Objectives: In healthcare facilities, environmental reservoirs of CPE are associated with CPE outbreaks. In the newly built NCID building, we studied the introduction of CPE in the aqueous environment. Methods: We sampled the aqueous environments (ie, sink, sink strainer, and shower drain-trap with Copan E-swabs and sink P-trap water) of 4 NCID wards (ie, 2 multidrug-resistant organism (MDRO) wards and 2 non-MDRO wards). Two sampling cycles (cycle 1, June–July 2019 and cycle 2, September–November 2019) were conducted in all 4 wards. Cycle 3 (November 2020) was conducted in 1 non-MDRO ward to investigate CPE colonization from previous cycles. Enterobacterales were identified using MALDI-TOF MS and underwent phenotypic (mCIM and eCIM) and confirmatory PCR tests for CPE. Results: We collected 448, 636, and 96 samples in cycles 1, 2, and 3, respectively. MDRO and non-MDRO wards were operational for 1 and 7 months during the first sampling cycle. The CPE prevalence rates in MDRO wards were 1.67% (95% CI, 0.46% – 4.21%) in cycle 1 and 1.76% (95% CI, 0.65% – 3.80%) in cycle 2. In the aqueous environments in MDRO wards, multiple species were detected (cycle 1: 2 K. pneumoniae, 1 E. coli, and 1 S. marcescens; cycle 2: 5 K. pneumoniae and 1 R. planticola), and multiple genotypes were detected (cycle 1: 3 blaOXA48; cycle 2: 5 blaOXA48 and 1 blaKPC). The CPE prevalence in non-MDRO wards was 1.92% (95% CI, 0.53%–4.85%) in cycle 1. The prevalence rate increased by 5.51% (95% CI, 1.99%–9.03%) to 7.43% (95% CI, 4.72%–11.04%; P = .006) in cycle 2, and by another 2.98% (95% CI, −3.82% to 9.79%) to 10.42% (95% CI, 5.11% – 18.3%; P = .353) in cycle 3. Only blaOXA48 S. marcescens were detected in all cycles (except 1 blaOXA48 K. pneumoniae in cycle 2) in the non-MDRO ward. Conclusions: CPE established rapidly in the aqueous environment of NCID wards, more so in MDRO wards than non-MDRO wards. Longitudinal studies to understand the further expansion of the CPE colonization and its impact on patients are needed.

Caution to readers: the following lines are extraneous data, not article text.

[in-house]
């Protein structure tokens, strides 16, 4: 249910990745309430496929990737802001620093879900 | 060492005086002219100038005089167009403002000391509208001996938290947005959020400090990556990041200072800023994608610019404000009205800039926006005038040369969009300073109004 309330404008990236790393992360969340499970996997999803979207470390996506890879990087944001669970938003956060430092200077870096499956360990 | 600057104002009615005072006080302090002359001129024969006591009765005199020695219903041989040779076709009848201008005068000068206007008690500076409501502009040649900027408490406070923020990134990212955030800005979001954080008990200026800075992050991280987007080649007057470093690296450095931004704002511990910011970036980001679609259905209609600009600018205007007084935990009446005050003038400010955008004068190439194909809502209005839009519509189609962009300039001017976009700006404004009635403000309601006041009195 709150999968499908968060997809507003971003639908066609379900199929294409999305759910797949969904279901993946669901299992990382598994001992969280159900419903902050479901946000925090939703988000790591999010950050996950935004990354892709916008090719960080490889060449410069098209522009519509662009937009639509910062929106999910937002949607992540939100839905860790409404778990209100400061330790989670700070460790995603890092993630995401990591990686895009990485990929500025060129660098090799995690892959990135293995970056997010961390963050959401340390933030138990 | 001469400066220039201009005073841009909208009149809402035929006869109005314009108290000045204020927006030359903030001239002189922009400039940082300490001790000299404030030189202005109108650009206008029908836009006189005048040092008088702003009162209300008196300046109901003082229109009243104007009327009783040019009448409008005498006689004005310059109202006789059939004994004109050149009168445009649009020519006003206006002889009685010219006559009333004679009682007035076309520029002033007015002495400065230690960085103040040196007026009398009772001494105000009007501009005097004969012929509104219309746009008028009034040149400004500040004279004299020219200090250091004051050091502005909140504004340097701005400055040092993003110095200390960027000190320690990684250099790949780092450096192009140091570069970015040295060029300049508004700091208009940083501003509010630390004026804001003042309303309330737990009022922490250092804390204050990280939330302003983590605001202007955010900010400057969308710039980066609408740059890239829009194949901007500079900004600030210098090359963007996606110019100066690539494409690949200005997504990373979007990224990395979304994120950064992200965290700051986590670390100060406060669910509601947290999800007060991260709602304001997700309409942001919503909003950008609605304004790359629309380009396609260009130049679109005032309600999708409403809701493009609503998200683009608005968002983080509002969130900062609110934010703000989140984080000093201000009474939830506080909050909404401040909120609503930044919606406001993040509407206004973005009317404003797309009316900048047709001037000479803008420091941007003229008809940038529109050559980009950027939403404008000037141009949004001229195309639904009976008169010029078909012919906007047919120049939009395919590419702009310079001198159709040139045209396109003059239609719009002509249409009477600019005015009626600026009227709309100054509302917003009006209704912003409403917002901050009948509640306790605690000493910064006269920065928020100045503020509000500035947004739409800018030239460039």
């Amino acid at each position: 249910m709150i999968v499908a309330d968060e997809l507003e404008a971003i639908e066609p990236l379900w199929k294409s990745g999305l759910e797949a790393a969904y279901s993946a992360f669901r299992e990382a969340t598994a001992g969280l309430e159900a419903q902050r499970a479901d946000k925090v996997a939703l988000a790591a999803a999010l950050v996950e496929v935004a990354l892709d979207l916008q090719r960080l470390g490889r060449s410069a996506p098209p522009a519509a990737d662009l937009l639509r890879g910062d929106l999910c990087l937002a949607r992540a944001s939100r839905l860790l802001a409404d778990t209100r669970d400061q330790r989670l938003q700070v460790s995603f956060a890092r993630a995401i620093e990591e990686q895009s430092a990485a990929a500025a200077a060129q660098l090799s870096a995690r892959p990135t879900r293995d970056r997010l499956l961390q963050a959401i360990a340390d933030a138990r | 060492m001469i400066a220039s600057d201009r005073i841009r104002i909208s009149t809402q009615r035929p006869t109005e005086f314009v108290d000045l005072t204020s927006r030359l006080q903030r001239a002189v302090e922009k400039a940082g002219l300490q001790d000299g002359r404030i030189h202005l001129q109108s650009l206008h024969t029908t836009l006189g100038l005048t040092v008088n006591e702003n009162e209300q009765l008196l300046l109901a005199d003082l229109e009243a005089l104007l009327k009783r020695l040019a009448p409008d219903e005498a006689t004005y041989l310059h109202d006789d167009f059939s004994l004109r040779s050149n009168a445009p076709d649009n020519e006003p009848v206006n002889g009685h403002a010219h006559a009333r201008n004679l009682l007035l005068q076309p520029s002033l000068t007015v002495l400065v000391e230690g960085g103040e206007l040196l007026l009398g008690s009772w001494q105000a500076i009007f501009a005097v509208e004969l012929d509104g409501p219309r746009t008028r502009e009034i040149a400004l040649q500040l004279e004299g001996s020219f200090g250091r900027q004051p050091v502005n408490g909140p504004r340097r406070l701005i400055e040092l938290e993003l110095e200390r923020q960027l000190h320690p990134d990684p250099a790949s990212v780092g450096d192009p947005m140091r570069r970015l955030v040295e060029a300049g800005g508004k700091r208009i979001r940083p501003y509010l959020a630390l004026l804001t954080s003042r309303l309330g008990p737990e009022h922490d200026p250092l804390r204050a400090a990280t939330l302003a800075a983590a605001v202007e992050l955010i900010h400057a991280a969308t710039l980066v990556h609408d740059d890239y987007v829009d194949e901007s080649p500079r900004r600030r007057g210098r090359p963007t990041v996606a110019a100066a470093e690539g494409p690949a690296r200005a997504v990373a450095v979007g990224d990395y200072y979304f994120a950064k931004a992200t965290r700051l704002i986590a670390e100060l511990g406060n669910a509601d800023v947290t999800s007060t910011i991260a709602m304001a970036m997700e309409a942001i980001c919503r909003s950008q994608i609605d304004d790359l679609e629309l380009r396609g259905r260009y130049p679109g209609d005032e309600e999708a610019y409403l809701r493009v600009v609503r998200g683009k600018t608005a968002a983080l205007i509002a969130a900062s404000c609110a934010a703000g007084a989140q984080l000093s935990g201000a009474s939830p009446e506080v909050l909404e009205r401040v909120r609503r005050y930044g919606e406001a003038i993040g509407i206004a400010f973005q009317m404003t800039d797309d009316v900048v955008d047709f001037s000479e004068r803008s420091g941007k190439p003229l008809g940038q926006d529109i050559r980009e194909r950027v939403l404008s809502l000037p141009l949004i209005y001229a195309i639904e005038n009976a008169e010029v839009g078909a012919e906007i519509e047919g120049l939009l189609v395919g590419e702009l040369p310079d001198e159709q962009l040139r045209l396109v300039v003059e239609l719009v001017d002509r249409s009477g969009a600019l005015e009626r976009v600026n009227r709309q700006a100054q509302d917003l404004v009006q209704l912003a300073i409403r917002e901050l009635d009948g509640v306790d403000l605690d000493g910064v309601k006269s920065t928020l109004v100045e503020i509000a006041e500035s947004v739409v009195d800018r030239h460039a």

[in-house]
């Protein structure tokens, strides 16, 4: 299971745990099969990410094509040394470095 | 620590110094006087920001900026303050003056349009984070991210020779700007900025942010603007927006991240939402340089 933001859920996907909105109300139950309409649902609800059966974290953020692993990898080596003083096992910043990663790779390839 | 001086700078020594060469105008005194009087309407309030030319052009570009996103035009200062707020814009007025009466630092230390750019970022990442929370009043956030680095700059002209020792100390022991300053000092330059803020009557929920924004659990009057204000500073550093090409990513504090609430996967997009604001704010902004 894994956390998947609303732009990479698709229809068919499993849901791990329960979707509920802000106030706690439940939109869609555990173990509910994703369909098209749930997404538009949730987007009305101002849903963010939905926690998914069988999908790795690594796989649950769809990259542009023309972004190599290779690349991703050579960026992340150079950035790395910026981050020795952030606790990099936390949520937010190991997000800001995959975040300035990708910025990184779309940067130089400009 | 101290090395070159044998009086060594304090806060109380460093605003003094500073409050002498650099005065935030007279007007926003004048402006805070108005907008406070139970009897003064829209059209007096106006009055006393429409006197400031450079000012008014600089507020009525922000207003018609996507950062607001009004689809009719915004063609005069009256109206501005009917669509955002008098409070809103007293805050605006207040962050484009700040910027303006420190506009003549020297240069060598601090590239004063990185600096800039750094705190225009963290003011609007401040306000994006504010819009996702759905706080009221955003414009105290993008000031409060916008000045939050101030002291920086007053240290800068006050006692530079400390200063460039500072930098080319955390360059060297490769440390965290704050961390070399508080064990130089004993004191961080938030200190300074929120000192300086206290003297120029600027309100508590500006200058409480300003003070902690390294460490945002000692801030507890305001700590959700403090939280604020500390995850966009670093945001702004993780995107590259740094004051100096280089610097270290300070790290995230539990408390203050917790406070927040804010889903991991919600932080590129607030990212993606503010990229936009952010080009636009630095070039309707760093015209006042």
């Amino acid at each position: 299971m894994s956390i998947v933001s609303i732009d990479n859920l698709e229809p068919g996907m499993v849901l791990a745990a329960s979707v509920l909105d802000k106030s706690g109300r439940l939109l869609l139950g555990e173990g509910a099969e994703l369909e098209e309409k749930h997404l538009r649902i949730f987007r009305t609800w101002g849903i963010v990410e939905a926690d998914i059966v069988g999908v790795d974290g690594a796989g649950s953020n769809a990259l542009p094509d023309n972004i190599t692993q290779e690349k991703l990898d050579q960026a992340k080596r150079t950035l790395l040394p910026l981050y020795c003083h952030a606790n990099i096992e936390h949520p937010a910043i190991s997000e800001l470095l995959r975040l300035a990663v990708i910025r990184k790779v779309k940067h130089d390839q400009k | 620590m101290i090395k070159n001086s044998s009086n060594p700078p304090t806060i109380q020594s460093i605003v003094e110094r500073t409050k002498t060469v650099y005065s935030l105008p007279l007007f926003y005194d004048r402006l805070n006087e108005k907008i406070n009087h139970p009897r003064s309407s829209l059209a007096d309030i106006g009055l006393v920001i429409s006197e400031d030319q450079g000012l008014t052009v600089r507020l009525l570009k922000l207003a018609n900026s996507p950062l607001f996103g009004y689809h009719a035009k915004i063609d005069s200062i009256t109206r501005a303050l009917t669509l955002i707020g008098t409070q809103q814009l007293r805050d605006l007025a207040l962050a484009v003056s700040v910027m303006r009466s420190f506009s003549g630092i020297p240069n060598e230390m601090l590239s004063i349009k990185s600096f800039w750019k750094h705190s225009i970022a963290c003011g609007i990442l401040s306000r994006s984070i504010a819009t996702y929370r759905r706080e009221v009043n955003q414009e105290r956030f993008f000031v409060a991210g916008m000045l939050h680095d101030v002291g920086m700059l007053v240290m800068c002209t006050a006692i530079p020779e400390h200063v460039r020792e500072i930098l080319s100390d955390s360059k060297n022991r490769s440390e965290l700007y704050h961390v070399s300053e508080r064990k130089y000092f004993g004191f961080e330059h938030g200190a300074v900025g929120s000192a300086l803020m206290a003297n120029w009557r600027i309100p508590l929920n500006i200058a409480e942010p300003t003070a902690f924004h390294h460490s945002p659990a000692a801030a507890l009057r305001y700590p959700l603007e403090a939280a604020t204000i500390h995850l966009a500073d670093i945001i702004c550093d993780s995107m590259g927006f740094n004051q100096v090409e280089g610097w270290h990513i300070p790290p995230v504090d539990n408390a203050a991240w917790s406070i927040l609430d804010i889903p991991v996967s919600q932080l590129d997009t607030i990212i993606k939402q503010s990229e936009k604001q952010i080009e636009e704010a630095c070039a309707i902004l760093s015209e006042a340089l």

Objectives: In this study, we compared the performance of a rapid polymerase chain reaction (PCR) method in detecting carbapenemase-producing organisms (CPOs) and its impact on infection prevention and control (IPC) measures compared with a culture PCR method. Methods: All patients requiring CPO screening were included. Rectal swabs were collected with double rayon swabs (Copan 139C). They were simultaneously analyzed for the presence of CPOs using rapid PCR assay (Xpert Carba-R assay, Cepheid, Sunnyvale, CA) and a culture–PCR method (ChromID CARBA-SMART, bioMerieux, Marcy-l’Etoile, France). For CARBA-SMART, only colored colonies (ie, Enterobacterales) were evaluated for CPOs according to the prevailing institutional protocol. We tracked time to CPO detection. Using CPO positivity from either the rapid PCR or the culture PCR method as the gold standard, we calculated the sensitivity and specificity of both tests. We calculated the number of epidemiologically linked contacts generated when the first test results were known. We prospectively followed the ward census to identify the putative additional number of contacts generated by the later known result. Contacts were patients who shared the same ward (with overlapping time) as the CPO patients. Results: Between April 2019 and June 2020, culture PCR method detected CPOs in 316 (1.3%) of 24,514 samples (blaOXA48, N = 211; blaNDM, N = 51; blaIMI, N = 21; blaIMP, N = 10; blaKPC, N = 9; mixed genotypes, N = 14). The rapid PCR test detected CPOs in 605(2.5%) of 24,514 samples (blaOXA48, N = 266; blaNDM, N = 161; blaIMP, N = 99; blaVIM, N = 29; blaKPC, N = 15; mixed genotypes, N = 35). The sensitivity of direct PCR and culture PCR methods were 94.2% (95% CI, 92.1%–95.8%) and 43.5% (95% CI, 39.6%–47.4%), respectively. Both tests had 100% specificity. The median times to detection for the rapid PCR and culture PCR methods were 3–4 hours and 4 days, respectively. Compared with rapid PCR, the culture PCR method generated additional 7,415 contacts when it also tested positive for CPOs and an additional 23,135 contacts when it tested negative for CPOs. Conclusions: In our study, the rapid PCR test was more sensitive, identified CPO faster, and generated fewer epidemiologically linked contacts than the culture PCR method.